Mountain Top Waterfall in the Tumwater Canyon

Wenatchee River in Tumwater Canyon

 Stevens Pass on Highway 2 crossing the Cascade Mountains is a spectacular route for a roadtrip anytime, but particularly in early June. As we headed east toward Leavenworth to celebrate our anniversary, we watched for the changing vegetation to signal our crossing into Eastern Washington. Soon lodgepole pines infiltrated the Douglas firs and vistas became more open.

  We knew we were almost to our destination when we entered Tumwater canyon. Nineteen years ago, beginning in July, 1994, a raging wildfire had started on nearby Icicle Creek, destroying a number of homes near Leavenworth. It burned over the mountains and down to the tumbling waters of the Wenatchee River, leaving a blackened skeleton forest interspersed with untouched trees. Now the slopes were green again, though bleached and ghostly snags still stood along the ridges.

It was while I gazed up at some of those craggy ridges that I glimpsed a waterfall I’d not noticed before. It seemed to pour out of the very top of a mountain as if blasted from a fire hose. I saw it for only a minute before another mountain’s shoulder hid it from view, although we saw a large creek plunging down the rocky bank into the Wenatchee River.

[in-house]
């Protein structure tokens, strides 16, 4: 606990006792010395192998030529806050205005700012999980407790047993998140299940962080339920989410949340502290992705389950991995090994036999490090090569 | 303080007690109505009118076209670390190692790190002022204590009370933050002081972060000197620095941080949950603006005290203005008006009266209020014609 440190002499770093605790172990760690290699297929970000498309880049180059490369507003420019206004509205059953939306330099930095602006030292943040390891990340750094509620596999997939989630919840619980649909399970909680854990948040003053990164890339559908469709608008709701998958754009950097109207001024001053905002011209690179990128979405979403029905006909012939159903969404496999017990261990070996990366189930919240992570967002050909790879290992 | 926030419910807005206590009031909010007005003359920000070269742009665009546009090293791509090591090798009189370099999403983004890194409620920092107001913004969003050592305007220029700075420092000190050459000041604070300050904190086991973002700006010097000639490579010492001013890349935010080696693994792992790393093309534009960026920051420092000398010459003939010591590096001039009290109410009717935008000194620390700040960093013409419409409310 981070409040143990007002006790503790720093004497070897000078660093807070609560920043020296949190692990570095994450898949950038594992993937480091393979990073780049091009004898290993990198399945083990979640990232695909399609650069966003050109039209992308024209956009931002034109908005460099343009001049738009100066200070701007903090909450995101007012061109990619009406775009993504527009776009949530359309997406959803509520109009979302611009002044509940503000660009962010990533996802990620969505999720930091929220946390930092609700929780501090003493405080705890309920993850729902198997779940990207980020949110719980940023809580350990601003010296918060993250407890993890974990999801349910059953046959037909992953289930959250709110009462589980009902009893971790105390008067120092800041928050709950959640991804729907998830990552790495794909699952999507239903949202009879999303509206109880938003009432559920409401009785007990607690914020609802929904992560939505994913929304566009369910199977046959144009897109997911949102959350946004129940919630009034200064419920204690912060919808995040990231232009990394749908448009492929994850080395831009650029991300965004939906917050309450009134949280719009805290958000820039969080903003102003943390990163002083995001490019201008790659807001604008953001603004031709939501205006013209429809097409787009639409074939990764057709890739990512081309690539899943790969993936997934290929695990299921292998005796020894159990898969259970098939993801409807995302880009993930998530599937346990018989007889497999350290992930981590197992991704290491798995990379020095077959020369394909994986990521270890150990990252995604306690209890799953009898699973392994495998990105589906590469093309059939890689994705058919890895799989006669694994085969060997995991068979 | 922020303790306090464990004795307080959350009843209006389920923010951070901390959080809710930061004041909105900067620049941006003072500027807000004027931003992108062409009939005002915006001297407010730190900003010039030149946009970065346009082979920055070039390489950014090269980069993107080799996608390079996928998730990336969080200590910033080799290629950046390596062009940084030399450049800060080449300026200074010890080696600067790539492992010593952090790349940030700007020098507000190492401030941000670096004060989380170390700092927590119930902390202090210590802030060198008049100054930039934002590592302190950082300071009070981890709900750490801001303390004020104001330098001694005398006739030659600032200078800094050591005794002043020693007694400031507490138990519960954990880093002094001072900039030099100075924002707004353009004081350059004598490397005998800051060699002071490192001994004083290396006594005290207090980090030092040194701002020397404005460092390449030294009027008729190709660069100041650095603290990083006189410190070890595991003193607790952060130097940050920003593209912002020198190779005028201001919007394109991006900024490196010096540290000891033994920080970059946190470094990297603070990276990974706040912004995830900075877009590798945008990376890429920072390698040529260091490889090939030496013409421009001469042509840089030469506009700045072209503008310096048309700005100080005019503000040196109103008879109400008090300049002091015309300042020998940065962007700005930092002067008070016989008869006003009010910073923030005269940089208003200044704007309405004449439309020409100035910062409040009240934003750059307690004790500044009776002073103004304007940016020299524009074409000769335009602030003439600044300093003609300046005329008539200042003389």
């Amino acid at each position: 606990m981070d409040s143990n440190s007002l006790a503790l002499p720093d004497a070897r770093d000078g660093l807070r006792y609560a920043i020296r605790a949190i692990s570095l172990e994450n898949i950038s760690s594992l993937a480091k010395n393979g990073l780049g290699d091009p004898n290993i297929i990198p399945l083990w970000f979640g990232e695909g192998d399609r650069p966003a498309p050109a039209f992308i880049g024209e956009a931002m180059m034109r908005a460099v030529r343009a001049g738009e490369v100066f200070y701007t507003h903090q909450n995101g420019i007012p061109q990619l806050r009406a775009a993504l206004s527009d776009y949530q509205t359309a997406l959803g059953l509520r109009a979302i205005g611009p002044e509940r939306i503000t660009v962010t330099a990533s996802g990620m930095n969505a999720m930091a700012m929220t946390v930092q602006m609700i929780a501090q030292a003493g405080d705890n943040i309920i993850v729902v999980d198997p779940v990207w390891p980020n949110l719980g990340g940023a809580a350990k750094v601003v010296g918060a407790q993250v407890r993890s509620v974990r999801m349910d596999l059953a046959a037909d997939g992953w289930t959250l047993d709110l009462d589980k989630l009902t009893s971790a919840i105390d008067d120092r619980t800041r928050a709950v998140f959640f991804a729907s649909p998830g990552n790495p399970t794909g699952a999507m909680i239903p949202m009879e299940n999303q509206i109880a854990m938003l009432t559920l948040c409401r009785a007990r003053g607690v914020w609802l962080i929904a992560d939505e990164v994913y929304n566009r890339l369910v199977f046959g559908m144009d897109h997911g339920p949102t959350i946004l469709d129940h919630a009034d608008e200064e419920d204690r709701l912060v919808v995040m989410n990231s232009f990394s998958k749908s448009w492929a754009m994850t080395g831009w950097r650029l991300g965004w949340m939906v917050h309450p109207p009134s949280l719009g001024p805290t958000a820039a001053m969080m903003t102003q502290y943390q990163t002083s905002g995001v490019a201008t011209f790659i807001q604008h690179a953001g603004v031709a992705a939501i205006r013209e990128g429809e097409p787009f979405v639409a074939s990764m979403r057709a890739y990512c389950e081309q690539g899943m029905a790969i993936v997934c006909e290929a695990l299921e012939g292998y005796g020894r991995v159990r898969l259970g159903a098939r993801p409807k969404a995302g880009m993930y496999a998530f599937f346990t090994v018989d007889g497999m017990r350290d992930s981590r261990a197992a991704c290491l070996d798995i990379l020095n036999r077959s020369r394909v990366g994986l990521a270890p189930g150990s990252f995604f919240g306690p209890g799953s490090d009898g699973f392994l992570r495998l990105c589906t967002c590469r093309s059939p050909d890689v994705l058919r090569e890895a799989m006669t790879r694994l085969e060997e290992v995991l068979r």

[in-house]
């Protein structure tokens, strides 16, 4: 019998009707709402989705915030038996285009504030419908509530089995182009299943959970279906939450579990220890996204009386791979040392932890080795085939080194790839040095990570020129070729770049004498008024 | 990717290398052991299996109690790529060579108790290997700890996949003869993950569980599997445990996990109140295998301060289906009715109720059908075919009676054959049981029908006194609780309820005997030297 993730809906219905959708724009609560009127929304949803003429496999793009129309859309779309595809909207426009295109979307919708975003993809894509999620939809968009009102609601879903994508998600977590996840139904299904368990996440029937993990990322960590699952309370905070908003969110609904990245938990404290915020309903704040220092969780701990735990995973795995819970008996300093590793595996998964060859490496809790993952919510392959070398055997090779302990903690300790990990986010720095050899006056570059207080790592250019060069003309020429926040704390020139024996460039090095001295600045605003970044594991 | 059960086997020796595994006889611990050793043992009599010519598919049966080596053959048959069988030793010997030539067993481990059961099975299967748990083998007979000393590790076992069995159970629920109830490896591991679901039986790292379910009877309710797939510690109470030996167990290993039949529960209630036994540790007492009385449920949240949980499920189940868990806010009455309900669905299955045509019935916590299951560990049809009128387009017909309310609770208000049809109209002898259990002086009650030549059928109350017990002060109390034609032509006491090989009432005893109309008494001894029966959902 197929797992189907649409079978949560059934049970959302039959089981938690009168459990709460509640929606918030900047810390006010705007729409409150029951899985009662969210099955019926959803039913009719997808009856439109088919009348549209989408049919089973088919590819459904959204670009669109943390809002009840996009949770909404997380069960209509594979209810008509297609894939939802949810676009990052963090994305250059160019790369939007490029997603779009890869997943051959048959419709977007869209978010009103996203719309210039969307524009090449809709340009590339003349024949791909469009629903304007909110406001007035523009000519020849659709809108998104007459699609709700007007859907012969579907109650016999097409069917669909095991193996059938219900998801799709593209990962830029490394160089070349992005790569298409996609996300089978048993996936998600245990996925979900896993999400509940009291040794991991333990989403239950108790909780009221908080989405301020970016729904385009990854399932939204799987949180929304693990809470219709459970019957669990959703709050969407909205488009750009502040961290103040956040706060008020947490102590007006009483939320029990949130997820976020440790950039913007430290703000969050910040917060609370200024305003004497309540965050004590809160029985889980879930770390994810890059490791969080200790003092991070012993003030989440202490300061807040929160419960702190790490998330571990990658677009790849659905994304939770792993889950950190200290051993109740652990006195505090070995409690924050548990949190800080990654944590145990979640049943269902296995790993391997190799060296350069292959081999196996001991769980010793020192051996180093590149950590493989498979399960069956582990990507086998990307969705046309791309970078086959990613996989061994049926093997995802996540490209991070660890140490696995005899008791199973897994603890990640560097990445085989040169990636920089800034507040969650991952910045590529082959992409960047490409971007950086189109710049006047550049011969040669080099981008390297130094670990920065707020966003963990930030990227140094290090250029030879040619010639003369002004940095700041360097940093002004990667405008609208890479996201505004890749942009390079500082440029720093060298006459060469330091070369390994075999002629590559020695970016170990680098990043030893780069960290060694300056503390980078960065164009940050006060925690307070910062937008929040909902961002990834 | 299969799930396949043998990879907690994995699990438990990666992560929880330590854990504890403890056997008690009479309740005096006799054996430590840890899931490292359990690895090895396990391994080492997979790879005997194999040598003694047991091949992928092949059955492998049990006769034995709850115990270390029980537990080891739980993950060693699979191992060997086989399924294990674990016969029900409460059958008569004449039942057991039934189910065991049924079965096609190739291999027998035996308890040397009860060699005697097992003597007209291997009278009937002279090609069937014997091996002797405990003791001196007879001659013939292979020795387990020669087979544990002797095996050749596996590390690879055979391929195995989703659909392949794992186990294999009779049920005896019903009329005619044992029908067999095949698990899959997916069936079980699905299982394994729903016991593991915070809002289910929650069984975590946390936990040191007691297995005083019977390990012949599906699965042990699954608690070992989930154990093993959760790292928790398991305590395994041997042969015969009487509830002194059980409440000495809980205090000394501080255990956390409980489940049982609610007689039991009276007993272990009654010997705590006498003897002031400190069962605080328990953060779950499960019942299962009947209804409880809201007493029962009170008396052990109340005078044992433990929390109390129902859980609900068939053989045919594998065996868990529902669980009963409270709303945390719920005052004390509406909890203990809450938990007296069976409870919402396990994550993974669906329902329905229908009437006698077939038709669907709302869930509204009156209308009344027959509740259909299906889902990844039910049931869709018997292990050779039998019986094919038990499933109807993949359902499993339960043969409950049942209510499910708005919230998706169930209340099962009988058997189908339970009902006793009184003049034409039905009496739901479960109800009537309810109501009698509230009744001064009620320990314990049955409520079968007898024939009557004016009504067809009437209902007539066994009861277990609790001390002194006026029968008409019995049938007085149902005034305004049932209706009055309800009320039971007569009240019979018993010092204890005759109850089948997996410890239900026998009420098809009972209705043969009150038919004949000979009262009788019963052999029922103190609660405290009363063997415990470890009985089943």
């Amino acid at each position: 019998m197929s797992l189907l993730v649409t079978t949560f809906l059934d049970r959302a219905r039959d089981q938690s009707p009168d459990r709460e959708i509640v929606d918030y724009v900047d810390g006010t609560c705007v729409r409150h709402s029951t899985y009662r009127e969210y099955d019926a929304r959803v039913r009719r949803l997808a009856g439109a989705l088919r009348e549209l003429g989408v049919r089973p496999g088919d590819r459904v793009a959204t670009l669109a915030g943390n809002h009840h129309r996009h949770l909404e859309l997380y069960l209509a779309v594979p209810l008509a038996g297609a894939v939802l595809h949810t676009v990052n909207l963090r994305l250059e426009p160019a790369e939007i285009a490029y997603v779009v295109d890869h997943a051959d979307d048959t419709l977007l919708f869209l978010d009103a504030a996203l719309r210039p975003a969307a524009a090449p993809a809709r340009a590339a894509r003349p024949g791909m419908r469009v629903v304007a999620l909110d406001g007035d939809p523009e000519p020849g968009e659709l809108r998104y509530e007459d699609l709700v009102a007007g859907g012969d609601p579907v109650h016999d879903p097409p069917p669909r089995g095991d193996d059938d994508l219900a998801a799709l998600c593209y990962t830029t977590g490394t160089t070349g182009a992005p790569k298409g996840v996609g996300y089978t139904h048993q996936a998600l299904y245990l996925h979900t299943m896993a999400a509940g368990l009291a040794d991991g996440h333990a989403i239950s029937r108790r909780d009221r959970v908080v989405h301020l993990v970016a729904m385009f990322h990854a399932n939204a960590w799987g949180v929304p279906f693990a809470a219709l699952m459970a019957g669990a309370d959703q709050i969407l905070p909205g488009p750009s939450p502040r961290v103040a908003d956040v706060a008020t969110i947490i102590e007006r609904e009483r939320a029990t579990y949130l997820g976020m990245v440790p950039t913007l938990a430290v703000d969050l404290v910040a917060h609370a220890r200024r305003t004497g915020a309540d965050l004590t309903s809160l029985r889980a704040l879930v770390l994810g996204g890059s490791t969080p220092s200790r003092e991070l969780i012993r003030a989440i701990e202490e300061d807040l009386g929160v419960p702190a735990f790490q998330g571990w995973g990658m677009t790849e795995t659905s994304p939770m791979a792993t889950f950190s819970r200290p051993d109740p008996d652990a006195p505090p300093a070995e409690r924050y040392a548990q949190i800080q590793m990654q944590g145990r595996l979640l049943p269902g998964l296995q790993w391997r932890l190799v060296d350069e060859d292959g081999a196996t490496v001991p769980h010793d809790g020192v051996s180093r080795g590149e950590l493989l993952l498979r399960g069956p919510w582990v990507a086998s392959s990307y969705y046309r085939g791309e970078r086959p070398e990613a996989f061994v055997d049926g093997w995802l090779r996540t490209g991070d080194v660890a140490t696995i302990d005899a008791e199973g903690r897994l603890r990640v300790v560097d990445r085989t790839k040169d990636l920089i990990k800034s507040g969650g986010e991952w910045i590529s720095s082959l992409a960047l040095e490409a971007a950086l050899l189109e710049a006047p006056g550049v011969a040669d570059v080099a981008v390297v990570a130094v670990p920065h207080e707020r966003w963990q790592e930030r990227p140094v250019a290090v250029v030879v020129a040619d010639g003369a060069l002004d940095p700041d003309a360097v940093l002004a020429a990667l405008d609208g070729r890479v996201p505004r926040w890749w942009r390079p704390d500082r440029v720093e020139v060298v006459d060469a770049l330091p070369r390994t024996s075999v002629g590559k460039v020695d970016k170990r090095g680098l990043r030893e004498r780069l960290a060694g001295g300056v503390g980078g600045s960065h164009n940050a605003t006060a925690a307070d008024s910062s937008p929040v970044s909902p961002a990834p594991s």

Next morning we went back, hoping for pictures. Fortunately not too many people were on the road that early, because we had to drive back and forth several times before we found it again. We pulled off where the shoulder widened a bit and I shot the photo below. The waterfall looked much smaller than it had the afternoon before. I wondered if it came from snow melt which would increase as the day warmed. Perhaps it isn’t even there later in the summer. (Can you see it, next to the peak in the center?)

An east-side Cascade waterfall and snags burned in the 1994 Hatchery complex fires

Through a telephoto lens

From :

In 1994, about 180,000 acres of forested land in Chelan County burned. In Leavenworth two fires – “The Hatchery Complex” and “Rat Creek” – burned out of control and people were forced to evacuate.

• 2,400 firefighters from 24 different states worked to save the town.
• The fire traveled at speeds exceeding 50 mph.
• 950,000 gallons of retardant were dropped over Chelan County.
• 14 homes were destroyed in the Icicle Creek Canyon.
• The fires started July 24th and were out December 24, 1994

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